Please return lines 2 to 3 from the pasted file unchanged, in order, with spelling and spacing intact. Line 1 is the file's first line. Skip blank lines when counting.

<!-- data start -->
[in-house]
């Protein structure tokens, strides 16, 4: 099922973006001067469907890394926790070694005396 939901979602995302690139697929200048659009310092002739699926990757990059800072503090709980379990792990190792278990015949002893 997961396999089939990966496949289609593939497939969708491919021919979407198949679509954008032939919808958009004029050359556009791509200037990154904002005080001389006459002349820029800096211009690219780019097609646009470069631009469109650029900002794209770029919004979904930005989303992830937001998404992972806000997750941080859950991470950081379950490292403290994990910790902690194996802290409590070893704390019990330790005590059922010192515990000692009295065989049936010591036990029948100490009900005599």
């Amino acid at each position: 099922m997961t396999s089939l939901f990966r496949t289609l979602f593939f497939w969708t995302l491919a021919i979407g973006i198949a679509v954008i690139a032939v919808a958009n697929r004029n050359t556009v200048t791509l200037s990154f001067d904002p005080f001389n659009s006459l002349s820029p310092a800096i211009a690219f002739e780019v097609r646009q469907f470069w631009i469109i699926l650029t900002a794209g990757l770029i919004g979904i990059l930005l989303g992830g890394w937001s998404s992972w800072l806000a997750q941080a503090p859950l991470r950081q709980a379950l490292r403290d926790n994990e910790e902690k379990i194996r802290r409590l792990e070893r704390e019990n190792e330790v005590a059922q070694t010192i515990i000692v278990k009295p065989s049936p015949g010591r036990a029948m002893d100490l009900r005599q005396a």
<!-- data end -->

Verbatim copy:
């Protein structure tokens, strides 16, 4: 099922973006001067469907890394926790070694005396 939901979602995302690139697929200048659009310092002739699926990757990059800072503090709980379990792990190792278990015949002893 997961396999089939990966496949289609593939497939969708491919021919979407198949679509954008032939919808958009004029050359556009791509200037990154904002005080001389006459002349820029800096211009690219780019097609646009470069631009469109650029900002794209770029919004979904930005989303992830937001998404992972806000997750941080859950991470950081379950490292403290994990910790902690194996802290409590070893704390019990330790005590059922010192515990000692009295065989049936010591036990029948100490009900005599």
């Amino acid at each position: 099922m997961t396999s089939l939901f990966r496949t289609l979602f593939f497939w969708t995302l491919a021919i979407g973006i198949a679509v954008i690139a032939v919808a958009n697929r004029n050359t556009v200048t791509l200037s990154f001067d904002p005080f001389n659009s006459l002349s820029p310092a800096i211009a690219f002739e780019v097609r646009q469907f470069w631009i469109i699926l650029t900002a794209g990757l770029i919004g979904i990059l930005l989303g992830g890394w937001s998404s992972w800072l806000a997750q941080a503090p859950l991470r950081q709980a379950l490292r403290d926790n994990e910790e902690k379990i194996r802290r409590l792990e070893r704390e019990n190792e330790v005590a059922q070694t010192i515990i000692v278990k009295p065989s049936p015949g010591r036990a029948m002893d100490l009900r005599q005396a």